Conservatives can be mad at the Black Lives Matter movement—the protests, the civil unrest, the calls to defund the police—all they want, but nobody can deny that the movement is beginning to yield results. A prime example of those results comes to us from the state of Virginia, where a legislative panel approved on Tuesday a sweeping police reform bill that would ban the use of no-knock warrants, limit the use of chokeholds (it’s unclear what those limits are or why the bill wouldn’t give chokeholds the ax altogether, but, hey...baby steps) and make it easier to decertify police officers found guilty of misconduct.
From the Associated Press:
The omnibus reform bill advanced by the Senate Judiciary Committee Tuesday.
The bill was heard by the committee on the first day of a special legislative session focused on addressing the economic impact of the coronavirus pandemic and calls for police and criminal justice reforms following the police killing of George Floyd in Minneapolis.
According to WSLS 10, lawmakers will also consider proposals to “enhance the ability of courts to expunge criminal records and eliminate jury sentencing except when requested by defendants.”
And then there’s the proposal that is sure to get the “Blue Lives Matter” crowd all in their little blue feelings: Legislators are considering a law that reduces the penalty for assaulting a police officer.
The bill proposed by state Senate Democrats would lower the charge of assault and battery on a police officer from a felony to a misdemeanor.
Sen. Scott Surovell, the chief sponsor of the assault and battery bill, said it would eliminate the current mandatory minimum sentence of six months in jail and change the law so the charge can only be brought as a felony if an officer has a visible physical injury. Surovell said he is also considering adding provisions requiring that another officer - not the arresting officer - investigate the circumstances and that a prosecutor approve the charge.
Critics of the current law say police overuse the charge, particularly in cases where they fear the person they arrested will claim police brutality.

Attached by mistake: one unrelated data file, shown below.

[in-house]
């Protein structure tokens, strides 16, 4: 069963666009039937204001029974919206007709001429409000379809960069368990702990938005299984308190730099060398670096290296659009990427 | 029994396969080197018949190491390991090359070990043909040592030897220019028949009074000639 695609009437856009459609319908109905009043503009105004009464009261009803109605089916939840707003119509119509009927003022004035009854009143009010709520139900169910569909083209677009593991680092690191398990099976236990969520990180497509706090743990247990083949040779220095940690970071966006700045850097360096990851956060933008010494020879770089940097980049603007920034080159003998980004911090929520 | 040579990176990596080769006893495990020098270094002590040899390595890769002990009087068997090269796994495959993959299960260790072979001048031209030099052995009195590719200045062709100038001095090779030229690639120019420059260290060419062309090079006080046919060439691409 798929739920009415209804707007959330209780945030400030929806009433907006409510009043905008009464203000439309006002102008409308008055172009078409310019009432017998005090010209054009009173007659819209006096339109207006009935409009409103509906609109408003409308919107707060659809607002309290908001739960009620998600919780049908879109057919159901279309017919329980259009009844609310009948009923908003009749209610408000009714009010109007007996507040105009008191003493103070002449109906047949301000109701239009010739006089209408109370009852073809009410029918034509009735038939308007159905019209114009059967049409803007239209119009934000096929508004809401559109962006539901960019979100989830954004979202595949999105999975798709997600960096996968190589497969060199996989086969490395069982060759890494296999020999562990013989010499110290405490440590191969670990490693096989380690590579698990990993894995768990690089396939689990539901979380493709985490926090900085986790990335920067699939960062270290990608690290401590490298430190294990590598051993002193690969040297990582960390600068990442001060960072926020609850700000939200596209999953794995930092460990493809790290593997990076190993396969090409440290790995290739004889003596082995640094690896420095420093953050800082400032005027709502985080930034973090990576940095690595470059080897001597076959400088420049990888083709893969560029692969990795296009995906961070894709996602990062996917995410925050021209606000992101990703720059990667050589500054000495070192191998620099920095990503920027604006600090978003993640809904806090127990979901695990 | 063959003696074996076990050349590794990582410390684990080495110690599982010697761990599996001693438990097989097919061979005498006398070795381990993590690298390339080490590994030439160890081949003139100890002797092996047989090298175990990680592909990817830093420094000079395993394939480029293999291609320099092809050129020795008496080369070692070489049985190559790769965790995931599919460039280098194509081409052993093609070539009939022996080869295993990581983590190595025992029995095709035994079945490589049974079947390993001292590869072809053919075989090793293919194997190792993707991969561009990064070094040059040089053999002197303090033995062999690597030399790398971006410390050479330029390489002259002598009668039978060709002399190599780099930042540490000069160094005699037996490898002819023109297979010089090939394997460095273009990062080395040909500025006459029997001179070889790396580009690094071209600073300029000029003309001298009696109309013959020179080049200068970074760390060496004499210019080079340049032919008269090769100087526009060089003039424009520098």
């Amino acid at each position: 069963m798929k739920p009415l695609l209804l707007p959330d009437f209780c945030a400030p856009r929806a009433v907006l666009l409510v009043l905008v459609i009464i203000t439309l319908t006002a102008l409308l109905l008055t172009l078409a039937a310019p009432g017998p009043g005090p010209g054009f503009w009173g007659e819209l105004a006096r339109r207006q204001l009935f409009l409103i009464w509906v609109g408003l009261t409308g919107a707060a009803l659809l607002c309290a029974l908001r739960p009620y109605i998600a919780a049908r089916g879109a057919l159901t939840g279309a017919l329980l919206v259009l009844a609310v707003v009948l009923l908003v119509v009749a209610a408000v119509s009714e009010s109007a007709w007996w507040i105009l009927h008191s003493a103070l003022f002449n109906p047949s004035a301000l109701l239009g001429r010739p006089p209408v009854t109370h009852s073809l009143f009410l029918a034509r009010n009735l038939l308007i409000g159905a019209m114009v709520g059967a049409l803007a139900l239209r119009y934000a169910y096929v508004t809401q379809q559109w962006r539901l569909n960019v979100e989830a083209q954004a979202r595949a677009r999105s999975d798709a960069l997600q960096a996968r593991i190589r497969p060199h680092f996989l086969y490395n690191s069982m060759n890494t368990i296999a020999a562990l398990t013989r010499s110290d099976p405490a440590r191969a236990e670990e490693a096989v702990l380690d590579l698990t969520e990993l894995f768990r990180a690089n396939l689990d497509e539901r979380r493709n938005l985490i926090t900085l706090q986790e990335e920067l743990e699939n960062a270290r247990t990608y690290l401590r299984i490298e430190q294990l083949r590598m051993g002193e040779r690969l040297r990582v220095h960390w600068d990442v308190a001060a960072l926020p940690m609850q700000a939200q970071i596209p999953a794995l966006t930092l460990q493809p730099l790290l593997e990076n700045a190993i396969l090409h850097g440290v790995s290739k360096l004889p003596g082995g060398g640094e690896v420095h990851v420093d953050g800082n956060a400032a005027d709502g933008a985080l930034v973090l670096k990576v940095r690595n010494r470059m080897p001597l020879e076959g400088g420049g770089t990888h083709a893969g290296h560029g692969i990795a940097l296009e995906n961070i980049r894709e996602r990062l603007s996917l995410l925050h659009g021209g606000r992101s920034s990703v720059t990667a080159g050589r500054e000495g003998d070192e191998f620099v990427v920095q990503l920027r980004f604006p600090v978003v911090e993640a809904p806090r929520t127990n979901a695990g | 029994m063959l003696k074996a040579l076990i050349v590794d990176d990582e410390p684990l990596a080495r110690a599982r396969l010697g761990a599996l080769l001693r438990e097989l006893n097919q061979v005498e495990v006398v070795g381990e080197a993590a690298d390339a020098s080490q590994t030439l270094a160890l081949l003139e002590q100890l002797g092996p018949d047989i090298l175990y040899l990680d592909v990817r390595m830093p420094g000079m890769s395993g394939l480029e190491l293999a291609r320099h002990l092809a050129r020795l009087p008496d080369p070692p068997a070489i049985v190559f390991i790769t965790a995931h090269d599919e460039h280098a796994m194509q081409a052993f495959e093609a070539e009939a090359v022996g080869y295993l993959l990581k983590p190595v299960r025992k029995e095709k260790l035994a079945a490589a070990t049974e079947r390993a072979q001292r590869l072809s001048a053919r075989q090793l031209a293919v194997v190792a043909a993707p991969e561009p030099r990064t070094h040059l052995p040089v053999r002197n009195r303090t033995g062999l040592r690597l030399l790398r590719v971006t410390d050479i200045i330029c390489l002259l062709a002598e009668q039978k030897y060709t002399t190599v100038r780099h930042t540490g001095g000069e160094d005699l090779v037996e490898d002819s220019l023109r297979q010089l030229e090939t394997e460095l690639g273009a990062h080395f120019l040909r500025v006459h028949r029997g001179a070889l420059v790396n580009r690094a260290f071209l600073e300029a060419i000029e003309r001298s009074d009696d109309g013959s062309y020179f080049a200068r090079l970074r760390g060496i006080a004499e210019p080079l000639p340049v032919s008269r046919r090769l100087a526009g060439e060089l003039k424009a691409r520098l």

“It is a charge that tends to arise whenever officers get into a tussle with someone,” Surovell said. Virginia’s legislature made the charge a felony in 1997, at a time when states around the country and Congress were passing “tough on crime” laws. The enhanced penalty for assaulting law enforcement officers also applies to judges, magistrates, corrections officers, firefighters and emergency medical services personnel.
It’s hard to imagine even the most pro-cop person having an issue with a bill that simply requires an officer to prove he was injured in an intentional assault in order to charge it as a felony. Nah, I’m bullshitting—that’s not at all hard to imagine.
Executive director of the Virginia Association of Chiefs of Police Dana Schrad believes that the Black Lives Matter movement has encouraged “unprecedented levels” of anger towards police officers and thinks the bill would only make things worse.
“We should be doing more to protect officers instead of sending a message that assaulting them is not a serious offense,” Schrad said, WSLS reports.
Uh, no. The message that needs to be sent is that citizens shouldn’t be facing felonies for assaulting a cop when all they actually did was brush up against them during a tense exchange.
Here’s a damn good example provided by WSLS:
Stephen Hill was charged by Alexandria police last year as he sat outside a grocery store drinking wine. Hill, an Army veteran who served in Afghanistan, said he was intoxicated at the time and struggling with substance abuse and post-traumatic stress disorder.
Hill said he was moving slowly, intending to follow a police command to leave, when an officer grabbed his arm. He had a broken collarbone, but was not wearing his sling. He said he winced in pain and struggled as the officers handcuffed him behind his back.
Hill said he briefly grabbed onto the officer’s duty belt to stabilize himself. The officer then smashed his face against the side of the patrol car, breaking his nose, he said.
“I had no intention whatsoever to do anything bad,” Hill said
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